Director – MARY-ALYCE VIENNEAU Producers – SARAH HUNNEWELL & DIANA MARBURY Set Designer – PETER MARBURY Lighting Designer – SEBASTIAN PACZYNSKI Technical Director – JAMES EWING Costume Designer – TERESA LEBRUN Stage Manager – LEONARDO LIGUORI Assistant Stage Manager – JEAN PLITT



by Lee Davis Southampton Press, November 24 It is not difficult to divine the reasons for the gap of six years, from its London premiere in 1998 to its New York opening in 2004, for Bryony Lavery’s magnificently written but almost unrelievedly grim play, “Frozen,” with its oceans-deep treatment of the persistence of rage and grief and the need for forgiveness. Nor is it difficult to imagine that the Hampton Theatre Company would choose two plays in two seasons that deal with the subject of forgiveness—”Doubt” last year, and the current, riveting production of “Frozen.” There’s a flood of forgiveness necessary for all of us to give and receive in today’s world, considering the rage that has beset it in the last couple of decades. “Frozen” is not exactly light entertainment fare, but it is, above all, beautifully conceived, pure theater. Small wonder again that when it made the trip uptown from the 13th Street Theatre to Circle in the Square that it was nominated for four Tonys and won one for Brian F. O’Byrne for his multifaceted portrayal of Ralph, the serial killer-pedophile. A spare and bleak but ultimately provocative play, “Frozen” considers the melting process that each of its three principal characters must undergo to reach toward the warming heat of forgiveness, after the assault and murder of the 10-year-old daughter of one of them. There is furniture but no scenery per se on stage (though in the HTC production, projected shadows by Peter and Diana Marbury frame the action effectively). This spareness allows for a smooth transition between locales and times, managed in Quogue with sleek yet evocative forward motion by director Mary-Alyce Vienneau. These transitions and isolations are further created, underlined and enhanced by Sebastian Paczynski’s dramatic, moody and arresting lighting design—actually a fifth character on stage—and served well by the as always right-on costumes of Teresa Lebrun. What is left after the removal of tangible scenery is the essence of true theater—”A platform and a passion or two,” in Chekhov’s words. And so, any production of this play demands virtuoso, profound acting. This it overwhelmingly gets in the current HTC production. Though the acting is not of a uniform level, it’s never less than beautifully realized—a tribute to the work of the actors and their director. Mary-Alyce Vienneau makes an auspicious debut as a director. Moving her actors with ease through their telling moments on stage and leading them in the exploration of the many interiors of these characters is no mean feat. And though her decision to soften the closing moments of the work is at variance with the New York production, it is understandable in the context of a revival in Quogue. The wordless and very necessary fourth character of the play, the mute shadow of a prison guard, is handled with aplomb and precision in Quogue by Roland Hoffman. The subsidiary, less than completely written character of Agnetha, the psychiatrist who comes to London 25 years after a series of crimes to complete her thesis is rendered with understanding and skill by Birgitta Millard. The subject of the thesis: An argument that even murderous pedophilia has at its roots a mental illness rather than a personality defect dedicated toward horrible and grisly ends. Ms. Millard is an affecting presence, but her performance on opening night had not yet bridged the gap between her two personalities—one the cool, frozen in place but penetrating psychiatrist/interviewer and the other the emotional maelstrom of a rejected and confused woman. In an extension of the main metaphor of the play, the playwright even has her coming from Iceland. Director Mary-Alyce Vienneau and Ms. Millard have shaped this portion of her personality to a fine point. But the interplay and symbiosis with her more passionate, confused self has not yet been mixed, and thus she more often than not emerges as two separate people. Another week of living the role should eliminate this, and by this weekend, all will be well. Diana Marbury, as Nancy, the mother of the assaulted and murdered child, is giving the performance of her career so far. Her mid-country British accent is unerringly in place, and she has taken on the cloak of her character completely and seamlessly. The only thing missing from her portrayal—and this may be a production decision, and not the actress’s—is the ice of the frozen-in-place affect that would be the predictable reaction to the horribly unspeakable act committed upon her child. She is, throughout the play, a chatty woman with a nice sense of humor. Through this interpretation, her advancing bitterness is softened, thus softening her character, and this makes the gradual melting of her frozen self less credible, particularly in the closing scenes. But, again, this might have been a production decision, to soften the play somewhat for popular audiences. All told, Ms. Marbury’s performance is a constantly absorbing one. No such restraints have been placed upon the virtuoso, powerhouse of a performance of Edward A. Brennan, as Ralph, the murderer. Mr. Brennan plunges full-bodied into the character, coming up dripping with truth, and all of it done to a pounding effect. Every word, every body motion, every involuntary tic is absolutely in place to reveal the many levels present in the character as the playwright meant him horrible, animalistic, and yet in some part of him there is room for sympathy and the acceptance of forgiveness. Every cubit of this is conveyed in this extraordinary performance. It’s the kind of acting job that theatergoers rarely get to experience and be touched by, and alone is worth more than the price of admission. Altogether, this is a first-rate production, with superior acting to deliver it. It goes beyond entertainment and into a moving theatrical experience—not always pleasant, but nevertheless important, and purely available only in theater with live actors performing to live audiences.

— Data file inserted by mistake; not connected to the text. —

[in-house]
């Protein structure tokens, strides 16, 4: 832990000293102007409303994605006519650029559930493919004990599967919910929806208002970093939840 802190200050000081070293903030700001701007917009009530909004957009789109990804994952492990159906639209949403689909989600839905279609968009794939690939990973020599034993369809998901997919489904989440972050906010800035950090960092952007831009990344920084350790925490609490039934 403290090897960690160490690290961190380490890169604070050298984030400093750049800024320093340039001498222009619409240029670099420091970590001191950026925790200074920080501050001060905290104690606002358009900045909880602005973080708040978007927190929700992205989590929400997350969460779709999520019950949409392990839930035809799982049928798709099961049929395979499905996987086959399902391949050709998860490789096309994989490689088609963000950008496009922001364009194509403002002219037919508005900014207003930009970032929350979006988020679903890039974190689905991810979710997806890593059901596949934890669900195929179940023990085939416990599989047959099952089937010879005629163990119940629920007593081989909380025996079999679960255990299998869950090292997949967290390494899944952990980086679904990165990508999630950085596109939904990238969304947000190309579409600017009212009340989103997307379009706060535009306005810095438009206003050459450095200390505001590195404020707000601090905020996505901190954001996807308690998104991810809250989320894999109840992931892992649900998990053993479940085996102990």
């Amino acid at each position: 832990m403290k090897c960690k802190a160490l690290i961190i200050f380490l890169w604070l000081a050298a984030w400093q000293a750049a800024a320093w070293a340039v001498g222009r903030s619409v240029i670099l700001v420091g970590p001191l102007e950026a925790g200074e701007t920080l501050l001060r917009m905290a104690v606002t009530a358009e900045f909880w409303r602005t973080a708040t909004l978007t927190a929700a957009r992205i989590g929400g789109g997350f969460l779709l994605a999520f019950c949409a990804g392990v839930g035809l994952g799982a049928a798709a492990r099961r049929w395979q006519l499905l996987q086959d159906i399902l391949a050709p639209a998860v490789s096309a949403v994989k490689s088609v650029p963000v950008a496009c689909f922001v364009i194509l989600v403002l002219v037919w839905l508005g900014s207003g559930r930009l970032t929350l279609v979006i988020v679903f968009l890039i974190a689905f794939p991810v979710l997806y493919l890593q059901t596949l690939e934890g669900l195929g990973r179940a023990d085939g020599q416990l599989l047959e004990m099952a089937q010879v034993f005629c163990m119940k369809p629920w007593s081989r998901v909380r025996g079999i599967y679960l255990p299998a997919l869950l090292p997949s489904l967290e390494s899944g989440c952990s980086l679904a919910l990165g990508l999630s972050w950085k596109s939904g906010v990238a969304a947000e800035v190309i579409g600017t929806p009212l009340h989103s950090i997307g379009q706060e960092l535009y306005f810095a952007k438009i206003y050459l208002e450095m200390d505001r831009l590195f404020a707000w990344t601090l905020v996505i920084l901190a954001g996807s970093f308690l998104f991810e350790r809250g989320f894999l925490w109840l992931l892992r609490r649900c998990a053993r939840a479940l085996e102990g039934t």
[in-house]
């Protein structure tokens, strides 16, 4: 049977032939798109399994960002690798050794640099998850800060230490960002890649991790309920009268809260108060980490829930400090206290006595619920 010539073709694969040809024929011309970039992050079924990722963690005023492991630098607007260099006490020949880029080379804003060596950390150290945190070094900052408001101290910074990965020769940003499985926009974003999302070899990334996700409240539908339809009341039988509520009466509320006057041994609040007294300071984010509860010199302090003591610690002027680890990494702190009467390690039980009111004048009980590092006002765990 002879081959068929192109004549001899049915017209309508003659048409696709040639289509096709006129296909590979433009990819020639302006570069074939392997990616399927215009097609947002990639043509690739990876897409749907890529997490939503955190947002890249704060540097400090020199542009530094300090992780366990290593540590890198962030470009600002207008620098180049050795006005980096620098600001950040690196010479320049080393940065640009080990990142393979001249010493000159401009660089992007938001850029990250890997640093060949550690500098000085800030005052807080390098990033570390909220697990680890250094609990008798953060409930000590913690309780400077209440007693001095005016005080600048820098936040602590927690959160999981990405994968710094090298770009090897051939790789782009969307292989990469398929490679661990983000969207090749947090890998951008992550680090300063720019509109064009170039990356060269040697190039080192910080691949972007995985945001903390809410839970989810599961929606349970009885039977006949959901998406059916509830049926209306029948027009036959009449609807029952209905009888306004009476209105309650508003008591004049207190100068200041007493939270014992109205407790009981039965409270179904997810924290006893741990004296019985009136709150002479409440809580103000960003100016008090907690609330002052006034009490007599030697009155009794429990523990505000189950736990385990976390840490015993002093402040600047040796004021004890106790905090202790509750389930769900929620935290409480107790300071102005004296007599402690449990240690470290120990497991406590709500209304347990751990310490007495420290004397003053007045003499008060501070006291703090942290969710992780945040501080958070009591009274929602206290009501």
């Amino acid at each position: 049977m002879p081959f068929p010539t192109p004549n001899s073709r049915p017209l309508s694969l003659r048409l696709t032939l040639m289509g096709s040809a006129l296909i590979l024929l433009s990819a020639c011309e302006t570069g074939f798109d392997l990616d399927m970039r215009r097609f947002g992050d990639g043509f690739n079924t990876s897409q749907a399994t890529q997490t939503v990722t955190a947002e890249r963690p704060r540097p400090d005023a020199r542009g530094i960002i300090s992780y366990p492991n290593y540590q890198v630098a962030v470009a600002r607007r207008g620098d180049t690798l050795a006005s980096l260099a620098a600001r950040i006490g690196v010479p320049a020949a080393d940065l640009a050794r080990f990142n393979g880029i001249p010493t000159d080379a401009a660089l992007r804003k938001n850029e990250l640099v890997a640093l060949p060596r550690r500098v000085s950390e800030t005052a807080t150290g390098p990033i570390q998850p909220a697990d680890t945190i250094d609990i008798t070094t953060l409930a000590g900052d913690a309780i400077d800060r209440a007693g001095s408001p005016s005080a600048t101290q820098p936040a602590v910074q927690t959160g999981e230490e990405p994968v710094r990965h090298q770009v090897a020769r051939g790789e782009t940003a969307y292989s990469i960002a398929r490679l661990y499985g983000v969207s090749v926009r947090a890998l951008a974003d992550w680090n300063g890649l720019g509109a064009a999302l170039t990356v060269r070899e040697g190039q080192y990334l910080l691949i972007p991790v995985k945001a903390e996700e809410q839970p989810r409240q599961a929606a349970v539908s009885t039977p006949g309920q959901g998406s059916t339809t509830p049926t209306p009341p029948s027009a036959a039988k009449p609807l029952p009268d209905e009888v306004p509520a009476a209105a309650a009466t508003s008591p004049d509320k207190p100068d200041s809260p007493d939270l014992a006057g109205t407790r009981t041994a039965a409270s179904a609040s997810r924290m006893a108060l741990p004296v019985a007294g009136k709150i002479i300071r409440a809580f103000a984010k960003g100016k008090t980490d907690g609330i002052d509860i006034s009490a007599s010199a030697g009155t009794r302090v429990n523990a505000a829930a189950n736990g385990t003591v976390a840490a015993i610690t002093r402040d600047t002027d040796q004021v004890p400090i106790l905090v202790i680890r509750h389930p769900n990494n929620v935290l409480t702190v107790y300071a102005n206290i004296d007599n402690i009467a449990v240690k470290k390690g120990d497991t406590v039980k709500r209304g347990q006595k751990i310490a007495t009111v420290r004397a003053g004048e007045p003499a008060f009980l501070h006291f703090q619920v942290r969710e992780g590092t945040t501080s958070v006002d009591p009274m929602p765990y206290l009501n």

by Steve Parks Newsday, November 28, 2008 The Hampton Theatre Company set by Peter and Diana Marbury suggests a glacier. But Bryony Lavery’s 2004 Tony- nominated drama “Frozen” has nothing to do with ice caps. Rather, it’s the icy emotional lives of three characters linked by a horrific crime that gives the work its title. So it’s appropriate that we’re introduced to the characters through a series of monologues. Locked within their isolated selves, they rarely interact with each other in Act I. First, we meet the one with the least invested in the crime. Agnetha, tightly wound but quivering inside, as played by Birgitta Millard, is an American traveling to London to research her thesis: “Serial Killing: A Forgivable Act?” Agnetha is tormented by the death of a married colleague who also was her lover. Among Agnetha’s research subjects is Ralph, a handyman so removed from his feelings that he treats his criminal history of raping and murdering little girls as a hobby. One victim, 10-year-old Rhona, never made it to her grandmother’s house down the street. Her body was found years later. Rhona’s mother, Nancy, portrayed by Diana Marbury with deep-in-denial detachment, hasn’t allowed herself to feel anything since. By the second act, 20 years have elapsed. Nancy wants to meet the monster. Agnetha discourages her, but, determined to regain her life, Nancy persists. The prison meeting is arranged. Is Ralph’s crime forgivable? Edward Brennan, artistic director of a rival company, Airport Playhouse, challenges whatever notions we may have about pedophile serial killers with a focused and unwavering statement of humanity, however deviant it may be. Ralph’s only regret? That killing little girls is illegal. Brennan somehow makes Ralph real – not a monster at all. He could be anyone’s damaged friend, brother, son. He might be any of us under unluckier circumstances. Making her directorial debut, Mary-Alyce Vienneau and her disciplined cast manage to thaw “Frozen”‘s emotional landscape.
Gallery images by Tom Kochie